This 76-item collection mainly consists of letters written to and from Colonel Israel Shreve between the years of 1776 and 1793, with the bulk of the correspondence taking place between the years 1777 and 1780. Most of the correspondence is between Shreve and other officers in George Washington's Continental Army, and was written while Shreve was Colonel of the Second Regiment of New Jersey during the Revolutionary War. The collection is divided into two series, one of the Colonel Israel Shreve Correspondence, and one of Miscellaneous materials, including other correspondence.
Typed transcriptions of these items are available in the bound book The Shreve Papers 1776-1792, which is located in the collection file.
A set of photocopies of the Israel Shreve holdings of Rutgers University is also available for use. The Rutgers collection includes letters to and from Shreve, as well as documents pertaining to him, which are contemporary with those of this collection. There are 340 photocopied items total.
Open for research.
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Colonel Israel Shreve was born in 1739 in New Jersey. Before rising to a position of military leadership in General George Washington's Continental Army during the American Revolution, he worked as a farmer in Gloucester County.
On October 31, 1775, Shreve was appointed Lieutenant Colonel of the Second Regiment of New Jersey troops. On November 28, 1776, he was promoted to Colonel for the reorganized line, which was now known as the Second New Jersey Regiment, Second Establishment.
The 2nd N.J. Regiment fought at the Battle of Brandywine on September 11, 1777, and at the Battle of Germantown on October 4, 1777. They also spent the cold winter of 1777, short of clothing and food supplies, with Washington's troops at Valley Forge.
On June 28, 1778, Shreve played a part in the strange events of the Battle of Monmouth. Major General Charles Lee led the advance column against the British troops, but gave his men hasty orders to retreat after being startled by a counterattack from the British. He did not give word of his decision to General Washington, who was following behind him with the main army. As an angry Washington met up with columns of confused troops falling back from the front, he pressed the approaching Colonel Israel Shreve for an explanation. "Colonel Shreve answered in a very significant manner, smiling, that he did not know, but that he had retreated by order, he did not say by whose order." Following the Battle of Monmouth, Lee was court-martialled and removed from command.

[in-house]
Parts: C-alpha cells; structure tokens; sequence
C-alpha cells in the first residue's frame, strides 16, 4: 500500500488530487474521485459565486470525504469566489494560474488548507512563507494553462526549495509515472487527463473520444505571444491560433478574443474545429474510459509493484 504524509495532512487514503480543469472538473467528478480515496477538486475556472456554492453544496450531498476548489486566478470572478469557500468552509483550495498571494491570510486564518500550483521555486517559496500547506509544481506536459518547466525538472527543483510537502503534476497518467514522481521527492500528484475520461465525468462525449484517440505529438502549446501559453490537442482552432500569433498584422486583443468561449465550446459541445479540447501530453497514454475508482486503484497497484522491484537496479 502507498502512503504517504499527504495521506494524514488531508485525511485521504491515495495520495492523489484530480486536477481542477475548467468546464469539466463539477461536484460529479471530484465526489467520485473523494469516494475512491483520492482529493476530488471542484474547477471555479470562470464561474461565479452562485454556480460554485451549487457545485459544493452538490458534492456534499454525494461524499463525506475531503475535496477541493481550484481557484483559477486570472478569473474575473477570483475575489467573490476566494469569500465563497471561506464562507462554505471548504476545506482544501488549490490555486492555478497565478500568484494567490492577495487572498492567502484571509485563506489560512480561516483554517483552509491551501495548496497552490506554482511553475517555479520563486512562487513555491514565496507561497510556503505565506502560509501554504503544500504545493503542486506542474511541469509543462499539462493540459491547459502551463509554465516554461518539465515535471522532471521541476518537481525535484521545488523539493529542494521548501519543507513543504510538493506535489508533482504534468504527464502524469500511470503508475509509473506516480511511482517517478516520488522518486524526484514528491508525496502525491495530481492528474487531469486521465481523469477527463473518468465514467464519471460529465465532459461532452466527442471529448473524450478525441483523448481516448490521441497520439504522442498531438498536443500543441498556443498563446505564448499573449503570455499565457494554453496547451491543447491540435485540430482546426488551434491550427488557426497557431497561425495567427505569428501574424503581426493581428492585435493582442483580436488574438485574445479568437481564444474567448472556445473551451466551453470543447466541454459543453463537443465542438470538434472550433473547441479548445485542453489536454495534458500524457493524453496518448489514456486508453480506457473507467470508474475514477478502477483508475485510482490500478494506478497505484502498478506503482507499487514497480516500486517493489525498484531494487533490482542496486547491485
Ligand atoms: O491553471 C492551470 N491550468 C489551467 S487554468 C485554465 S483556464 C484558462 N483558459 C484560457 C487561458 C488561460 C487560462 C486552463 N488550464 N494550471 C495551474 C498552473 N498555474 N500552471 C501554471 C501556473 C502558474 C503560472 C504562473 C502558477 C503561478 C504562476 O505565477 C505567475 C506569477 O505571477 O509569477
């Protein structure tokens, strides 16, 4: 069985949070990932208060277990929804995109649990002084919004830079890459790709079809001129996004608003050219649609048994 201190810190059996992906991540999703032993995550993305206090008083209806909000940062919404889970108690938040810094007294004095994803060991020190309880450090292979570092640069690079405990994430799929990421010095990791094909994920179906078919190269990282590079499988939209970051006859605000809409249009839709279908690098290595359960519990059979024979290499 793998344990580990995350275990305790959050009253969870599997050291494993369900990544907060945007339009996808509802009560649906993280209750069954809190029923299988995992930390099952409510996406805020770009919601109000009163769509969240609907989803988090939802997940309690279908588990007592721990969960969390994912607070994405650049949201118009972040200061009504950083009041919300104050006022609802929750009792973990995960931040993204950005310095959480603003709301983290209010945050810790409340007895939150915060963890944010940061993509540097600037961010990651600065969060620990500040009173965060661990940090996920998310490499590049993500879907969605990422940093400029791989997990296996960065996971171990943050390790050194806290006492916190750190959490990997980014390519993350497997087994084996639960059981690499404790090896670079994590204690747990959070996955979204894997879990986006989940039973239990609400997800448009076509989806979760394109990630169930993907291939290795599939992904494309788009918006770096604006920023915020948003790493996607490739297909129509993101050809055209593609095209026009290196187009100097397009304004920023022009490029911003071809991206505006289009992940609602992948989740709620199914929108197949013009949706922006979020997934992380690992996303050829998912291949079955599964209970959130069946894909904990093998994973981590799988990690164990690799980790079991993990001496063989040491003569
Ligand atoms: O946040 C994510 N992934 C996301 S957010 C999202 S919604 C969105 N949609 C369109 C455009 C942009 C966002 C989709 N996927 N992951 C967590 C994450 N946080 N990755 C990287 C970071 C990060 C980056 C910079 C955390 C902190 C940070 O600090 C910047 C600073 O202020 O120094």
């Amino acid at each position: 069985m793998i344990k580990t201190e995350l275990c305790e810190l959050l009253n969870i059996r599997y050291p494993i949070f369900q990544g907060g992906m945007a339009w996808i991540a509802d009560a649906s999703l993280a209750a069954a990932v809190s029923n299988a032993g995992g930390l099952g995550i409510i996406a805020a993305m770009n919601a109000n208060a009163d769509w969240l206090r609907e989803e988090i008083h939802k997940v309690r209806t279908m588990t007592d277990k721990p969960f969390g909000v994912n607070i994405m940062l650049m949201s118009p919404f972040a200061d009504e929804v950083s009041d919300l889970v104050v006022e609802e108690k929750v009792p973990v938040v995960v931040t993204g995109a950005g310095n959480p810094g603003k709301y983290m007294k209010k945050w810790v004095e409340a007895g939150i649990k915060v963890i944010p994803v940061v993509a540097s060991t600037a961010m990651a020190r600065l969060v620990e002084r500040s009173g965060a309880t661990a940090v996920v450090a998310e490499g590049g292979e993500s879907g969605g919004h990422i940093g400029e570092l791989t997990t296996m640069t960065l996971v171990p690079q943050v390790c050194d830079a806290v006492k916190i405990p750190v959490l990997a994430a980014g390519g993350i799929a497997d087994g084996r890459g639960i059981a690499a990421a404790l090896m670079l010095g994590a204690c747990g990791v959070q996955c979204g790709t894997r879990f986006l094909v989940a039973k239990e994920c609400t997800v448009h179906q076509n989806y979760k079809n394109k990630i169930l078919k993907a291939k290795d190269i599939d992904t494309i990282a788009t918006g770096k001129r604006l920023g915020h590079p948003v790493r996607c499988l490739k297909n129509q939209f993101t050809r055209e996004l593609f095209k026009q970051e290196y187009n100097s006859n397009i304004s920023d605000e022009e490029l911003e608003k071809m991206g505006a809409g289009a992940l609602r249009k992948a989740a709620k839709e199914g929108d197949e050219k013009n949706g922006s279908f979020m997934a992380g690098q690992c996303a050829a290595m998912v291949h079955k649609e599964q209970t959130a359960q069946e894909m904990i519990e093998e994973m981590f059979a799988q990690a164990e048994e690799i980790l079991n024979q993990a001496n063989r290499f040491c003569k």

In July of 1779, Shreve and the 2nd N.J. Regiment joined Major General John Sullivan in his campaign against the Tory-allied Iroquois Indians. Shreve was appointed commander of the expedition's base at Fort Sullivan at Tioga, while General Sullivan and his troops went on a punishing spree against the Indians, burning 40 of their towns and destroying corn, vegetables, and orchards.
According to one source, Shreve was "immensely fat" and such an incompetent officer that in December of 1780 Washington declined to promote him to Brigadier General, saying, "Here I drop the curtain." Shreve retired from the army on January 1, 1781, but for inexplicable reasons remained in command through the rest of the month. In early January, troops in the Pennsylvania Line mutinied over lack of pay and other grievances. When the New Jersey Line followed suit on January 20, Shreve by all accounts botched or neglected handling the situation. At the end of January, Elias Dayton took over as Colonel.
Shreve apparently participated in the General Assembly of New Jersey following the end of his military career. In April 1783, members of the New Jersey Line requested that he represent them to the Assembly on the issue of receiving five years' full pay at the end of their service, rather than half-pay for life.
Shreve returned to farming after the war, eventually settling in the west with his wife and children. He died in 1799.
The greater part of the collection was donated to the University of Houston Libraries in 1965 by Emily Scott Evans. Items 9, 10, and 37 (the George Washington letters and document) were added to the collection by her daughter Mrs. Alice Evans Pratt between 1968 and 1976.
Israel Shreve Revolutionary War Letters, 1768-1894 digital collection
Julie Grob, 1995
Part of the University of Houston Libraries Special Collections Repository